A closer look at AWS shows strong customer loyalty

We want to close by taking a closer look at AWS’ business specifically. And we want to come back to that notion of Net Score.

The chart above shows the breakdown of responses across more than 600 AWS customers in the April ETR survey. Remember, this survey ran at the height of the lockdown in the US. It is a global survey with well over 100 AWS responses outside the U.S. But what’s relevant here is the strength of the AWS business.

This chart shows how Net Score is derived. ETR asks customers, “Are you: 1) Adopting new; 2) Increasing spend – meaning 6% or more; 3) Spending flat (+/- 5%); 4) Decreasing spend by more than 6%; or 5) Leaving the platform or replacing?” Subtracting the reds from the greens yields Net Score.

The bottom line is nearly 70% of customers plan to spend more in 2020 on AWS than they spent last year; and only 4% of AWS customers in the sample plan to spend less.

That is pretty impressive for a player with a $38 billion business.

The AWS portfolio: spending momentum across the board

The next data point we want to share shows where the action is across the AWS portfolio:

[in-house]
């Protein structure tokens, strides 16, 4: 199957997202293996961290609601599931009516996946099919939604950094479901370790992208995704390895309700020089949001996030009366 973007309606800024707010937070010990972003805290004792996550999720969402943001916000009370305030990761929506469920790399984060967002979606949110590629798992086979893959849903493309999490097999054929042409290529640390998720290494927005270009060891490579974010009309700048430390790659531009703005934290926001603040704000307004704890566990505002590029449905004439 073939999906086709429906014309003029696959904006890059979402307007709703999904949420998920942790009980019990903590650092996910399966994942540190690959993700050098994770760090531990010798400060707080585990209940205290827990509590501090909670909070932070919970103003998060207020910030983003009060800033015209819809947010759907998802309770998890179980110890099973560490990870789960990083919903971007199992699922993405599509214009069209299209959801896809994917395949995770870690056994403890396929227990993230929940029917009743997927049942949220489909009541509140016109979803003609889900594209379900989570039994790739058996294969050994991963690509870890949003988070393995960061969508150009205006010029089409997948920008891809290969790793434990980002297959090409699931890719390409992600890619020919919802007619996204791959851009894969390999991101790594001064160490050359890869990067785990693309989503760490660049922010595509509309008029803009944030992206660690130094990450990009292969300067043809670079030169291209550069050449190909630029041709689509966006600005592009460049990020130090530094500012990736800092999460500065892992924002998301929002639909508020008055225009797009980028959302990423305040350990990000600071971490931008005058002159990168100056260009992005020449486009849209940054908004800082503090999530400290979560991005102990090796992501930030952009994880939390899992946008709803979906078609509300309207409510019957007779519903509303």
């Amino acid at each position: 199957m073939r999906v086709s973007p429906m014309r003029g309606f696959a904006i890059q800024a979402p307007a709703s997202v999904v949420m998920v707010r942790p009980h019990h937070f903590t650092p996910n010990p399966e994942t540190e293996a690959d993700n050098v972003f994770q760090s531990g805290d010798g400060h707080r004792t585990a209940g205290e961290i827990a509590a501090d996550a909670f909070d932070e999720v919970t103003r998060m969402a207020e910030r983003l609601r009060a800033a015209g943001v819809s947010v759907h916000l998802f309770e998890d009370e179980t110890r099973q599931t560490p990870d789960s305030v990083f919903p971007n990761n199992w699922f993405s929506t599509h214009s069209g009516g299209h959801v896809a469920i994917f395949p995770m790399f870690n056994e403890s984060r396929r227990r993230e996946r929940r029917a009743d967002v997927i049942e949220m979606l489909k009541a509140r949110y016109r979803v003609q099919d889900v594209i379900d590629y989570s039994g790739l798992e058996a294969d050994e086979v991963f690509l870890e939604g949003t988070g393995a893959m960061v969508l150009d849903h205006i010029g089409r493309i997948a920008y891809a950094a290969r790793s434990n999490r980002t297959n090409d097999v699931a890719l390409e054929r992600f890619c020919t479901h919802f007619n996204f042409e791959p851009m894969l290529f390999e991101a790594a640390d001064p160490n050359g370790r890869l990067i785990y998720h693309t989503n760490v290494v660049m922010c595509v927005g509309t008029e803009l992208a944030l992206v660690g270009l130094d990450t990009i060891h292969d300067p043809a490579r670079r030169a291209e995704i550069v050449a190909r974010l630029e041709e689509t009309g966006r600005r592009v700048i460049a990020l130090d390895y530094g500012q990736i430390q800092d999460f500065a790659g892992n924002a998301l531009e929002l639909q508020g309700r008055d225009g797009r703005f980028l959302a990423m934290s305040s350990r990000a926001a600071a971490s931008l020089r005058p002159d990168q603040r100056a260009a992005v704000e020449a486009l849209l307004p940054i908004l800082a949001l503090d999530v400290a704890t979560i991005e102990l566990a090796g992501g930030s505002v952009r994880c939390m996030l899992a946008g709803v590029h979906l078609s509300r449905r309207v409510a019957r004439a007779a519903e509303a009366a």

The chart above shows Net Score or spending momentum calculations based on responses from an N of more than 700 customers using AWS services. The bars compare the results of three surveys – last April, January 2020 and April 2020. As you can see, AWS is seeing highly elevated spending velocity across most if not all of its key business lines. This includes cloud functions, data stores, AI/ML and WorkSpaces with the work-from-home pivot.

In the gray zone, there are some areas that are less robust but nothing in the red zone. Red zone for Net Scores would roughly range below 25% and as you can see, there’s nothing close to that in the AWS portfolio.

There is some concern in the data that the core AWS cloud computing category (third set of bars from the right) are down whereas the survey data (not shown above) indicate that Microsoft Azure is not facing a similar deceleration (that is, Microsoft Azure’s Net Scores are roughly flat from the January survey).

But the bottom line on AWS is a large base and still very strong growth.